Ms. Anita Lehikoinen was appointed Permanent Secretary of Finland's Ministry of Education and Culture on 1 May 2013. Permanent Secretary directs the activities of the Ministry together with the Ministers. The duties include monitoring of the preparation of matters at the Ministry and attending to the internal activities of the Ministry. Anita Lehikoinen has been employed with the Finnish Ministry of Education since 1989. Prior to her current position, she served as Director General in the Ministry, in charge of higher education and science policy development. She has also worked in the field of higher education, and was responsible for the implementation of the Bologna process in Finland and internationalisation strategy for higher education, among other things. She has also been involved in work to reform the steering system of Finnish universities. Ms Lehikoinen has served in many national and European committees in the field of higher education, research and internationalisation.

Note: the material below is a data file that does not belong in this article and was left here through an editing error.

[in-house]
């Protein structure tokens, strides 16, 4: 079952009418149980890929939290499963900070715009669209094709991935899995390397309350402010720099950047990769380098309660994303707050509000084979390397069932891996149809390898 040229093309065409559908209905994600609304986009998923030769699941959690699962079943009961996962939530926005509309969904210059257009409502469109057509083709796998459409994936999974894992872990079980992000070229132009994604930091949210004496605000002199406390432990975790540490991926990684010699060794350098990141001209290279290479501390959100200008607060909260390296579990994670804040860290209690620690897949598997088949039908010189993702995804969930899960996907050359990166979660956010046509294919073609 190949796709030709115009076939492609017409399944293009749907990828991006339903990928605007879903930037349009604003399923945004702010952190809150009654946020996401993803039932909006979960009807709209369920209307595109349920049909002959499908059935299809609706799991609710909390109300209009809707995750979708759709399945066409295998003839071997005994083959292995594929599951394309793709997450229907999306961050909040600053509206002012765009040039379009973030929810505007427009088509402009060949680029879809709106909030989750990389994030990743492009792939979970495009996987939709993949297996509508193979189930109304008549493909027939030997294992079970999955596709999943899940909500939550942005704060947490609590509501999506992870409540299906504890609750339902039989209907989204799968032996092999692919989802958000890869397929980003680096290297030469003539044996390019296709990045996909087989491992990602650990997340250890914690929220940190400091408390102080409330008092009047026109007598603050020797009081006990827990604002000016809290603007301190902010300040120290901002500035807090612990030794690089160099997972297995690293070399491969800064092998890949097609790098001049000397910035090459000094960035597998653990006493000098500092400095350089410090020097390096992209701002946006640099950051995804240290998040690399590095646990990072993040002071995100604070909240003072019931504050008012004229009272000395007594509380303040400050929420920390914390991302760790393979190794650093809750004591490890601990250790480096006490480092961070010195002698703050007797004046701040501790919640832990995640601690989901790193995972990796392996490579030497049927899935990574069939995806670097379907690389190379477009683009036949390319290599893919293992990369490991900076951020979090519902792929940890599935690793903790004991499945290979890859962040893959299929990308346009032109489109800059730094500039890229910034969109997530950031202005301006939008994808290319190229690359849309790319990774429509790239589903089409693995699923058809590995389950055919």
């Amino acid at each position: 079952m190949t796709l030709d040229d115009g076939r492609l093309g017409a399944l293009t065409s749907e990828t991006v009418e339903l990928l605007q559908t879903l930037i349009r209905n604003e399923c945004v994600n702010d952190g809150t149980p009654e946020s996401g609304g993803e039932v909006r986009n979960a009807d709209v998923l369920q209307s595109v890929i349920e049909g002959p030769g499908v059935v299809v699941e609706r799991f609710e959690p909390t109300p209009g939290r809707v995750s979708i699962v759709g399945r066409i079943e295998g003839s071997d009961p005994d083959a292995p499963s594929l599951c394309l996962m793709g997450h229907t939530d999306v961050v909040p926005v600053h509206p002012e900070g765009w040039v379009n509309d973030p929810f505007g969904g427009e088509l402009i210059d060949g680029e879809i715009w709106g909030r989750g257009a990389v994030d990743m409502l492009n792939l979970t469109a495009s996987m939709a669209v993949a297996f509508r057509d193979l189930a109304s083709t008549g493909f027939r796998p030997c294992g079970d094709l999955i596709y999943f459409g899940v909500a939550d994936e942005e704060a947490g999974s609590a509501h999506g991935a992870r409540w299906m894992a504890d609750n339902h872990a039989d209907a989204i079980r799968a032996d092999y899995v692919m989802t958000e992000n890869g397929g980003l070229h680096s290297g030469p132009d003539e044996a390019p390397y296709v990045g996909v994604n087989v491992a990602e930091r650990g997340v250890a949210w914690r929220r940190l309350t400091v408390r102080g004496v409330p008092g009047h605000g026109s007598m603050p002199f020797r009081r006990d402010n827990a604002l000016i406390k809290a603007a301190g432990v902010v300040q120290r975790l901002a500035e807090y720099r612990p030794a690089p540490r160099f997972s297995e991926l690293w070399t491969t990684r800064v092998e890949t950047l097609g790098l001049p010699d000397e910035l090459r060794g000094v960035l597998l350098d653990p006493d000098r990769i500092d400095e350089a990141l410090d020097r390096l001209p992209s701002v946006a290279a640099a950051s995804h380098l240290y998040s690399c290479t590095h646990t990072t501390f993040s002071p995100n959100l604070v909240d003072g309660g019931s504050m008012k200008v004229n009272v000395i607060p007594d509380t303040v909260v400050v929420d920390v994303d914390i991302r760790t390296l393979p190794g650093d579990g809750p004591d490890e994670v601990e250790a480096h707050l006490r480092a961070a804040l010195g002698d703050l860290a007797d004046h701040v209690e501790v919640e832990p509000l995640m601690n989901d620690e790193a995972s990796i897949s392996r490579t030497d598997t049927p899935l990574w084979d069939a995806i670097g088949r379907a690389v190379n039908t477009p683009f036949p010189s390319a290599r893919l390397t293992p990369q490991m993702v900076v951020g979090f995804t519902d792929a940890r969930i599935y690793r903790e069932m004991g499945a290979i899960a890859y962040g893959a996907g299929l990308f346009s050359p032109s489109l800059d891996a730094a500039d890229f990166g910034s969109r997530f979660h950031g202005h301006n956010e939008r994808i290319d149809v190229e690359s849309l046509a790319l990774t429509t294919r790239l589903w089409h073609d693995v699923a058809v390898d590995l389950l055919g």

Anita Lehikoinen is the ceremonial speaker of the conference.